PORTopera has done it again — presented a well-known opera staged, directed and sung at the highest professional level. Thursday night’s performance of Donizetti’s “The Daughter of the Regiment,” at Merrill Auditorium, was also thoroughly enjoyable and engaging, thanks to the direction of Dona D. Vaugh.

Maine-born soprano Ashley Emerson was delightful in the role of Marie, the orphan who is adopted by a regiment of the French army. She has a tremendous range and a pure, light tone that is ideal for the part. She is also a good actress. Her etiquette-learning scene with the Marquise of Berkenfield, sung by mezzo soprano Judith Christin, was hilarious.

Speaking of hilarious, the aria sung by soprano Ellen Chickering, as the Duchess of Krackenthorp, stole the show near the end of the last scene. Sung in English, I suspect it was largely improvised but written and performed by a master (or should that be mistress?) of comedy.

Emerson was well paired, vocally and visually, with tenor Andrew Bidlack as her lover, Tonio, who joins the regiment to be able to marry her. He was a bit upstaged, in their scenes together, by bass-baritone Jan Opalach as Sergeant Sulplice, who manages to be both the cock of the walk and subversive at the same time.

And we mustn’t forget bass Jeffrey Tucker as Hortensius, the steward and butler of the Marquise, who knows all about the Gilbert and Sullivan-like plot, and is more aristocratic than his mistress.

The costumes and stage direction were impeccable and the set worked well, although I could not understand why the second act took place on a stage both elevated and slanted. Was it intended to imply that the aristocratic regions to which Marie is raised are elevated but precarious?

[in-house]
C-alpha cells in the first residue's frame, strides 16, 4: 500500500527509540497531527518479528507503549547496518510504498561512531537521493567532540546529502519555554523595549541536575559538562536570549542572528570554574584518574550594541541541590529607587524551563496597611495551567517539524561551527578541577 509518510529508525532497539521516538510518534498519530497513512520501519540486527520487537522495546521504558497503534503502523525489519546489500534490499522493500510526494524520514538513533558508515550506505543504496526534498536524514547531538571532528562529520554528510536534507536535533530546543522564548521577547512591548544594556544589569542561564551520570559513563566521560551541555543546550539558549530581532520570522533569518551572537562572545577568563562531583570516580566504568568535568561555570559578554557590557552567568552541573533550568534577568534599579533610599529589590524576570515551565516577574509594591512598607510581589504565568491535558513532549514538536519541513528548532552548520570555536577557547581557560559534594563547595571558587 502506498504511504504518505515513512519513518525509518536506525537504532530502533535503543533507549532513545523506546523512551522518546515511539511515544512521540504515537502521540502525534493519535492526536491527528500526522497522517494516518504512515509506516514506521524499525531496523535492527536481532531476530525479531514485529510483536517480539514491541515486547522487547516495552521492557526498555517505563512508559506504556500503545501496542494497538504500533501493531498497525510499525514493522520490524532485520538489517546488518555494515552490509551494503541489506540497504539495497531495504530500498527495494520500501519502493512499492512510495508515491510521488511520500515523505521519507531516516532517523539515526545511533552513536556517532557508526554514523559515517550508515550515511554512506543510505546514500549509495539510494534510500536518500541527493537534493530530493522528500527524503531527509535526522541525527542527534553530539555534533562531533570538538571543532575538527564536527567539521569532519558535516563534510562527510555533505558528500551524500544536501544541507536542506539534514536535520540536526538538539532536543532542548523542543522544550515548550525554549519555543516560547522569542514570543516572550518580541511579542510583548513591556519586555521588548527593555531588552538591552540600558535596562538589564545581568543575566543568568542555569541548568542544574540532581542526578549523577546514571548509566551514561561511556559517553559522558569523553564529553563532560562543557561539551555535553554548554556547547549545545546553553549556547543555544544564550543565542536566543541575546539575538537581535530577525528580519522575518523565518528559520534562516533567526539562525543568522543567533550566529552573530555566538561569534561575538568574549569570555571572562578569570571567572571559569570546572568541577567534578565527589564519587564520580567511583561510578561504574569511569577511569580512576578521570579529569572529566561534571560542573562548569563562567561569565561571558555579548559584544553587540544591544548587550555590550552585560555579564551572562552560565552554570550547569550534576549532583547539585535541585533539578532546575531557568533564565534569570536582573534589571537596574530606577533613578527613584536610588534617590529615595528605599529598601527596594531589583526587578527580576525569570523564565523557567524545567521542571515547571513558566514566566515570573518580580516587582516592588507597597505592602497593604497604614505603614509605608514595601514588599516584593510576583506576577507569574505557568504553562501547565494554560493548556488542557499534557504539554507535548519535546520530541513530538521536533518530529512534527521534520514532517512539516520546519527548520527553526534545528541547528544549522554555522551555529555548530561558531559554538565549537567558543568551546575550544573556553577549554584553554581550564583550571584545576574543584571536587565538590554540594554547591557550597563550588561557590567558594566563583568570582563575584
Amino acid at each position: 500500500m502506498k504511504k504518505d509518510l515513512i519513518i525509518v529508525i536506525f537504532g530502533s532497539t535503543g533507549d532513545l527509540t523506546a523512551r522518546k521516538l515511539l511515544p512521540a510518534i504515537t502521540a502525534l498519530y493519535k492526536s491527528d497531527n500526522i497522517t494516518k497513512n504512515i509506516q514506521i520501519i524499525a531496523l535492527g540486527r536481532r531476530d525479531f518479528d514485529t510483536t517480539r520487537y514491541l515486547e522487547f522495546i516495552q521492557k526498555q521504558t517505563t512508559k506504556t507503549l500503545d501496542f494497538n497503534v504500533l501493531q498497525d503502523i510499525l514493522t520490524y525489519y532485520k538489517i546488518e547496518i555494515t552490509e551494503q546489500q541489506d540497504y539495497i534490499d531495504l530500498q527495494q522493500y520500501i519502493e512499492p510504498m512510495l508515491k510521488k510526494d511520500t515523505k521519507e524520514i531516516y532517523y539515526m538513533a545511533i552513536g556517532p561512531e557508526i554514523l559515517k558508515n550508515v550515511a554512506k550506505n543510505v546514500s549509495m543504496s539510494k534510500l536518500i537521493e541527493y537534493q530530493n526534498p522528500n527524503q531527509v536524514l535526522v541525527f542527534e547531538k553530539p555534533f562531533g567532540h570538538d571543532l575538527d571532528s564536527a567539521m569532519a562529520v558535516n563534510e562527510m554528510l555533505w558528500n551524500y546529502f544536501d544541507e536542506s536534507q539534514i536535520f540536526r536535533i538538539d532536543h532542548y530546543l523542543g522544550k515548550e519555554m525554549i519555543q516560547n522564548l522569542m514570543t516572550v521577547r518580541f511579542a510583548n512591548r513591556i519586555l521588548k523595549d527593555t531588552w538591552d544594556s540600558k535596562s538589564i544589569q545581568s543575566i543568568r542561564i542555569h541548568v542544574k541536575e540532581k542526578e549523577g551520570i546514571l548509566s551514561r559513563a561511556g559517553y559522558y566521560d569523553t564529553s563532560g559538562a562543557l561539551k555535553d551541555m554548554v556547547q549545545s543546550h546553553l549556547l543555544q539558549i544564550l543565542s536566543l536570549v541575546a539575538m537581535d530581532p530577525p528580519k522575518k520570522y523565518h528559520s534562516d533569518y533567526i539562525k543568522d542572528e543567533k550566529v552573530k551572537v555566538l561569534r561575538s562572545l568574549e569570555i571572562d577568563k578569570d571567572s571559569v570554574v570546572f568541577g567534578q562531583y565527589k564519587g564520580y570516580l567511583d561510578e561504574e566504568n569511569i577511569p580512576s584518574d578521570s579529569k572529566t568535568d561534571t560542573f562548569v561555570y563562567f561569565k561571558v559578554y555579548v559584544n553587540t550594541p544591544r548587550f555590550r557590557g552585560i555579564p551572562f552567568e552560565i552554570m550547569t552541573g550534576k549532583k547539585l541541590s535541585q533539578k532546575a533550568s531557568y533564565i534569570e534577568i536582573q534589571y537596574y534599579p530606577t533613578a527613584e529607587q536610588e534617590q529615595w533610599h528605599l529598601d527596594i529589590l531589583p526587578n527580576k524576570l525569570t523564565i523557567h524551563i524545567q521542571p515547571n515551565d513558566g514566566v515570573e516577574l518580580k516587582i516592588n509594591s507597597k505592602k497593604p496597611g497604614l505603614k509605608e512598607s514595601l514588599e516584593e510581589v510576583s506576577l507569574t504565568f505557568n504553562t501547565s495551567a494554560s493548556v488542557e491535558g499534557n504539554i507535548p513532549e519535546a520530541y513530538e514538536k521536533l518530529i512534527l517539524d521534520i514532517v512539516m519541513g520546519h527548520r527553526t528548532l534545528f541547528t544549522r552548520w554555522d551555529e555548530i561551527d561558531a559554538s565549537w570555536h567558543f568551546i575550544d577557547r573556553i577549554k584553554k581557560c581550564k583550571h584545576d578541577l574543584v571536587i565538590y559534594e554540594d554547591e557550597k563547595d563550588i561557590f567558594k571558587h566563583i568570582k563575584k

The large orchestra, conducted by Stephen Lord, contrived to make Donizetti’s somewhat chauvinistic music sound better than it is.

The male and female choruses of “The Daughter of the Regiment” are important to the action and the music. In this production, both were excellent. The chorus members were also made surprisingly individual through costuming and careful exploitation of mannerisms.

“The Daughter of the Regiment” is propaganda revolving around a preposterous story and with no really memorable arias. It is also one of the most endearing and enduring of operas, as evidenced by the tumultuous applause that greeted all the principals, especially Emerson, at the final curtain.

If there are seats left for tonight’s performance, it would be well worth pursuing them.

Christopher Hyde’s Classical Beat column appears in the Maine Sunday Telegram. He can be reached at:

[email protected]